Bending, Tarrou gently stroked with his big paw the small face stained with tears and sweat. Castel had closed his book a few moments before, and his eyes were now fixed on the child. He began to speak, but had to give a cough before continuing, because his voice rang out so harshly.
"There wasn't any remission this morning, was there, Rieux?"
Rieux shook his head, adding, however, that the child was putting up more resistance than one would have expected. Paneloux, who was slumped against the wall, said in a low voice:
"So if he is to die, he will have suffered longer."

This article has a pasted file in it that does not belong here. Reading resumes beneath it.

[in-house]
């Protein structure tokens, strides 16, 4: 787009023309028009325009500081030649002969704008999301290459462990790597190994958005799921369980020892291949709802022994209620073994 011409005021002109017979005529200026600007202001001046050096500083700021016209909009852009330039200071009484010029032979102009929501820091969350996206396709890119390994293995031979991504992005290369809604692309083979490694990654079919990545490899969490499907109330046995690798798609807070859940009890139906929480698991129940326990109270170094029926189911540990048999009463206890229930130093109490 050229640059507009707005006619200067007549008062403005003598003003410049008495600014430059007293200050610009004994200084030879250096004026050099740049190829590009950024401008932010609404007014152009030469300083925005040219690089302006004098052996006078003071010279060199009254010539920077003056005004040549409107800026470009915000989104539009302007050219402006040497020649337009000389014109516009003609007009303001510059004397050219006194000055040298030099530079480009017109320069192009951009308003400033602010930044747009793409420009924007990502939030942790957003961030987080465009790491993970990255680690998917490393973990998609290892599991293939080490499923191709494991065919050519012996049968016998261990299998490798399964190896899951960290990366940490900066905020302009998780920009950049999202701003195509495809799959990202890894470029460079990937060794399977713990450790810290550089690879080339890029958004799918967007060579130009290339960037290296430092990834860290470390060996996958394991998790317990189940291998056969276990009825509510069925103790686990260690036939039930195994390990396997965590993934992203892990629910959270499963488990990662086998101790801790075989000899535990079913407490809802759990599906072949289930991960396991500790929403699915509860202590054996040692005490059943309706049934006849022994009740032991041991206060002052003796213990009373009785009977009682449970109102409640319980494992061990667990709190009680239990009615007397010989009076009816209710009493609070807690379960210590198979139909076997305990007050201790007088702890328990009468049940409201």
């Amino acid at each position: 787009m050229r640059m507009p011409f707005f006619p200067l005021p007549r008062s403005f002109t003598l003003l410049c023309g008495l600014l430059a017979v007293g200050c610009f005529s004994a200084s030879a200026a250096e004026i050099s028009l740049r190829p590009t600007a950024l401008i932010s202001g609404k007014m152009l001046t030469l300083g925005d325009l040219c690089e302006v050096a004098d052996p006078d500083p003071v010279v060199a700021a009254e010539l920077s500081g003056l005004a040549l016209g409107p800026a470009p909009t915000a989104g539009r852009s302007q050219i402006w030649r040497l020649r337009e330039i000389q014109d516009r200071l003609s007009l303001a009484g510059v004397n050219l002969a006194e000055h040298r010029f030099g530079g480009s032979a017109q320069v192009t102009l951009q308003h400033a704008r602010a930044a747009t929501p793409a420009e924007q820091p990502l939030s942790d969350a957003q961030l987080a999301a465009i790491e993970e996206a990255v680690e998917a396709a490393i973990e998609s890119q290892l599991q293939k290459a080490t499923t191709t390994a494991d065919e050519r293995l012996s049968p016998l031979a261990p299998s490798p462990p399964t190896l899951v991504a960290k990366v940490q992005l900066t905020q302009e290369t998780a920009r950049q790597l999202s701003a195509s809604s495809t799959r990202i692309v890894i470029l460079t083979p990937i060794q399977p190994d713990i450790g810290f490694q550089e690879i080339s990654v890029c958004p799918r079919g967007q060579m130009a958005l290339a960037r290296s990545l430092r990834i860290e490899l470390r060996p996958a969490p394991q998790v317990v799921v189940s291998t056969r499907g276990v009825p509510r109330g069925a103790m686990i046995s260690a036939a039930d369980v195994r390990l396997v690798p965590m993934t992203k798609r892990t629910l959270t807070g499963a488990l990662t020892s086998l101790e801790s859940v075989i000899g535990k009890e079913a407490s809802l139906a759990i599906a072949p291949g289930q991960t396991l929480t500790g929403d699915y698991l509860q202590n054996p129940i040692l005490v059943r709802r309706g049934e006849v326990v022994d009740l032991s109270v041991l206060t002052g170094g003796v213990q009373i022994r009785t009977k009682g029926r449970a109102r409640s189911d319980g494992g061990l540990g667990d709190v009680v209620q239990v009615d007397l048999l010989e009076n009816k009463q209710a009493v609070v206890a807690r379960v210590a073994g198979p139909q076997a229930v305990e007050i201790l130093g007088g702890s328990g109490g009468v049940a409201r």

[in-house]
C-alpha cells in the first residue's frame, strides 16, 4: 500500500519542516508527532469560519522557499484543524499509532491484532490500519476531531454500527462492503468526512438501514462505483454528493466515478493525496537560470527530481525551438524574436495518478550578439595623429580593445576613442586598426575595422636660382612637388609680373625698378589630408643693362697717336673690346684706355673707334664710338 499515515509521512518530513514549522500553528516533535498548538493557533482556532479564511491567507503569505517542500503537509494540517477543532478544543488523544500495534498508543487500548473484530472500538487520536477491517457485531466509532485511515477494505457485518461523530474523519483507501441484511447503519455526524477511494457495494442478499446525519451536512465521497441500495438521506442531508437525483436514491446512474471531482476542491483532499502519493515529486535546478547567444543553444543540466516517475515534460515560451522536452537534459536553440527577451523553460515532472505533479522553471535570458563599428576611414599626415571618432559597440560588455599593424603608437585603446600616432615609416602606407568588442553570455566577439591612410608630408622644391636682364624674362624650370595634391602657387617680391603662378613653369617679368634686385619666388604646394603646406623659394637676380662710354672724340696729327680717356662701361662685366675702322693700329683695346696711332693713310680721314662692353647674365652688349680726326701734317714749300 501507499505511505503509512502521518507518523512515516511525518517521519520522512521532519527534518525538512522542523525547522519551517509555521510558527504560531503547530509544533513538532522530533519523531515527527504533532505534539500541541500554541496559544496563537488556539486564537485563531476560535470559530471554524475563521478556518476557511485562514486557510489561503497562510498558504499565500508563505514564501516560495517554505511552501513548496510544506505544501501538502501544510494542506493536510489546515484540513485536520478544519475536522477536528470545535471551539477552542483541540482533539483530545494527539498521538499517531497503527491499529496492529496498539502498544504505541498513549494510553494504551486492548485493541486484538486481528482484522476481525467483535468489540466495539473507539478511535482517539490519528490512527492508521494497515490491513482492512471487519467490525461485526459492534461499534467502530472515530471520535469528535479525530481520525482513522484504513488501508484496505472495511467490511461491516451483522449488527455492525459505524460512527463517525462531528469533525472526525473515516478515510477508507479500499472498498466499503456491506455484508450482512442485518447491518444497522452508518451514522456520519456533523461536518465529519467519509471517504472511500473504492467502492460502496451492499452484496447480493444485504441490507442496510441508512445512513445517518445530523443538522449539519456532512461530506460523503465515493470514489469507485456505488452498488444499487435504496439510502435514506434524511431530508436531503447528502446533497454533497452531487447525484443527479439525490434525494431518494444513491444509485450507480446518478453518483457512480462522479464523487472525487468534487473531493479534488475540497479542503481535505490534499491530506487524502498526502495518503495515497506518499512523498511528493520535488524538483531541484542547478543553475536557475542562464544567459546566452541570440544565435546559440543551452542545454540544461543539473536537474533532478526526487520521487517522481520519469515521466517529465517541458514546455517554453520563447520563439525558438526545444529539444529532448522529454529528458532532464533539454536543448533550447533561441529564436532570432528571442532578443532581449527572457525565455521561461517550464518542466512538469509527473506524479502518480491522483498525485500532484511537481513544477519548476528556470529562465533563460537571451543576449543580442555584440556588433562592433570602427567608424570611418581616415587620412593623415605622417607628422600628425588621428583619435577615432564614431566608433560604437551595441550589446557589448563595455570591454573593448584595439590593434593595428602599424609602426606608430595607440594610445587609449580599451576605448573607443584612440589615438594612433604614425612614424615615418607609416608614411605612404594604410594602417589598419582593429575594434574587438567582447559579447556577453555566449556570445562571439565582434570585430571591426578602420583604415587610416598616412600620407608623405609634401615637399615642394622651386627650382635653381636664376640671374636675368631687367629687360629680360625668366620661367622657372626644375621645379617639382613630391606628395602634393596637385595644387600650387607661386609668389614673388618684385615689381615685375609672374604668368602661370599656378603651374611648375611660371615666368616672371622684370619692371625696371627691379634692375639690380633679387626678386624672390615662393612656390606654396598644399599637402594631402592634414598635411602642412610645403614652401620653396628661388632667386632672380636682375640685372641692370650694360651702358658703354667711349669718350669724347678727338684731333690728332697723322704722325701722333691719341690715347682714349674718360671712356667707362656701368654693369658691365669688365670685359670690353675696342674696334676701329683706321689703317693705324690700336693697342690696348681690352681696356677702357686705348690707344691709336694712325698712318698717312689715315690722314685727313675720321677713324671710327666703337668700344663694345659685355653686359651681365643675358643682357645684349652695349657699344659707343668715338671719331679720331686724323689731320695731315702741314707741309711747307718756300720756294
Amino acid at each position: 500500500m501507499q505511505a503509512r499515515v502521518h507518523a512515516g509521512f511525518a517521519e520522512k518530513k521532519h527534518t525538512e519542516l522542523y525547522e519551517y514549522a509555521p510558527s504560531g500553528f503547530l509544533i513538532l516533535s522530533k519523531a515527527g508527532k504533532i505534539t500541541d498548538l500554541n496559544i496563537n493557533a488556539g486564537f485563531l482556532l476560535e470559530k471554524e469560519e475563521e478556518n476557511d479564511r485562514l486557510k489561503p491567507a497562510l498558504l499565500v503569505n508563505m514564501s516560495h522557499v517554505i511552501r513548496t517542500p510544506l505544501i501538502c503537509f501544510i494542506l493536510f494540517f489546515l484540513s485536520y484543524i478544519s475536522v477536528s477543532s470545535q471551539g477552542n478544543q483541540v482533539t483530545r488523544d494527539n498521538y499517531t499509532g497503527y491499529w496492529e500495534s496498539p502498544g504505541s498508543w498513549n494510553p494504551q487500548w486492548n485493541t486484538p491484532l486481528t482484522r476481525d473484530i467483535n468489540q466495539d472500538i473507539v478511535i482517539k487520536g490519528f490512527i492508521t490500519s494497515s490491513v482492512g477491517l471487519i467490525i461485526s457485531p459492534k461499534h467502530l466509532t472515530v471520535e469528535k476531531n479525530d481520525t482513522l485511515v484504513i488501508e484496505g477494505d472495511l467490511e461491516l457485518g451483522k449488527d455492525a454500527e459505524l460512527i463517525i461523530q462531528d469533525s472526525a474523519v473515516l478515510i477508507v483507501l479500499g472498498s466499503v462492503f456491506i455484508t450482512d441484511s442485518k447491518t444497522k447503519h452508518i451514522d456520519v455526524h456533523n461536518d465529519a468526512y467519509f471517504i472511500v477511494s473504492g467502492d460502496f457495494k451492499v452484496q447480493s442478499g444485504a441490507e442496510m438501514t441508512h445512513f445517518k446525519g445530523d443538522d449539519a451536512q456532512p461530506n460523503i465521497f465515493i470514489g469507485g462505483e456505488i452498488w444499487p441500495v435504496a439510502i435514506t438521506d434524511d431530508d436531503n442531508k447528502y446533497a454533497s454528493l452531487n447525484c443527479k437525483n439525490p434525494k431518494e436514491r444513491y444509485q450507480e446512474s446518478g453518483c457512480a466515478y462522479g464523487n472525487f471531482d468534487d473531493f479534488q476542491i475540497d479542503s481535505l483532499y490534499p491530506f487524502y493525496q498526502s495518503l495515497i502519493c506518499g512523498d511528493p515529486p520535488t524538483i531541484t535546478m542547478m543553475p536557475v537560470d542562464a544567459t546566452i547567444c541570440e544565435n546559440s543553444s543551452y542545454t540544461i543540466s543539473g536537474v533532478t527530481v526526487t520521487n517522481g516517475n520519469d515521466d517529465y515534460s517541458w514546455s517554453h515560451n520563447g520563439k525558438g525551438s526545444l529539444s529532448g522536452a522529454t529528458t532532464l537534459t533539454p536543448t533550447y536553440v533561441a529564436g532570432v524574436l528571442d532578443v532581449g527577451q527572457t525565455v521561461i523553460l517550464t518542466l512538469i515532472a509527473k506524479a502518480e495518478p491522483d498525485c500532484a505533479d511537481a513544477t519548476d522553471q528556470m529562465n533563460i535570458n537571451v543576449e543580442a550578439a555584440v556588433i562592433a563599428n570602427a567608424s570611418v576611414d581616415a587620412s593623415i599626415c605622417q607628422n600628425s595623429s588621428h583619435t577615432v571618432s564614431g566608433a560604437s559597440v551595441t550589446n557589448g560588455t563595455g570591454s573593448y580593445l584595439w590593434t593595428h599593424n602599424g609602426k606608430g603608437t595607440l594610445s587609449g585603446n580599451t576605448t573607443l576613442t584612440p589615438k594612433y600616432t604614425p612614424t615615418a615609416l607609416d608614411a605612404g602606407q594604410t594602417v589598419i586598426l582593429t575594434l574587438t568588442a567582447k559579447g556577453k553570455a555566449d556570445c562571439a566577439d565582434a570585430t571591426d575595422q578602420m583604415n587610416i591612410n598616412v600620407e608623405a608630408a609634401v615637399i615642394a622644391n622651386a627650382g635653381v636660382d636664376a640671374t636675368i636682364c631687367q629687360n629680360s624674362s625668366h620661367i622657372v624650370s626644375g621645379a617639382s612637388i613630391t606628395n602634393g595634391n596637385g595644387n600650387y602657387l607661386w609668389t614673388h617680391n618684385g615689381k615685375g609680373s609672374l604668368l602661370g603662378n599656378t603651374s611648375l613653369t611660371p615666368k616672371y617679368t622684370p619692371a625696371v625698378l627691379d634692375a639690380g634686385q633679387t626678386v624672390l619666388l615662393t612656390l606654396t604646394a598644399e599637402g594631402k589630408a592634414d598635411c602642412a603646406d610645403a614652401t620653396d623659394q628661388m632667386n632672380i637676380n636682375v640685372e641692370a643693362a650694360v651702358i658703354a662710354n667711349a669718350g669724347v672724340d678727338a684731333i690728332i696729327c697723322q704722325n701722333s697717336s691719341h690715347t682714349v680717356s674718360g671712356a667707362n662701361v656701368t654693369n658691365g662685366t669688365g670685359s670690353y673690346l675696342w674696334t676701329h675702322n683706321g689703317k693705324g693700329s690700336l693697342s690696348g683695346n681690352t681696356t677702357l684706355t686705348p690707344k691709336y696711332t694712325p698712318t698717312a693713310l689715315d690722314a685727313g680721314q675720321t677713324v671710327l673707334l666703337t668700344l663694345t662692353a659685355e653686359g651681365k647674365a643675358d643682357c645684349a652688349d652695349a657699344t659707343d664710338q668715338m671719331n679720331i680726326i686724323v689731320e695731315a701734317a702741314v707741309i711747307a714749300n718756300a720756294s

Light was increasing in the ward. The occupants of the other nine beds were tossing about and groaning, but in tones that seemed deliberately subdued. Only one, at the far end of the ward, was screaming, or rather uttering little exclamations at regular intervals, which seemed to convey surprise more than pain. Indeed, one had the impression that even for the sufferers the frantic terror of the early phase had passed, and there was a sort of mournful resignation in their present attitude toward the disease. Only the child went on fighting with all his little might. Now and then Rieux took his pulse—less because this served any purpose than as an escape from his utter helplessness—and when he closed his eyes, he seemed to feel its tumult mingling with the fever of his own blood. And then, at one with the tortured child, he struggled to sustain him with all the remaining strength of his own body. But, linked for a few moments, the rhythms of their heartbeats soon fell apart, the child escaped him, and again he knew his impotence. Then he released the small, thin wrist and moved back to his place.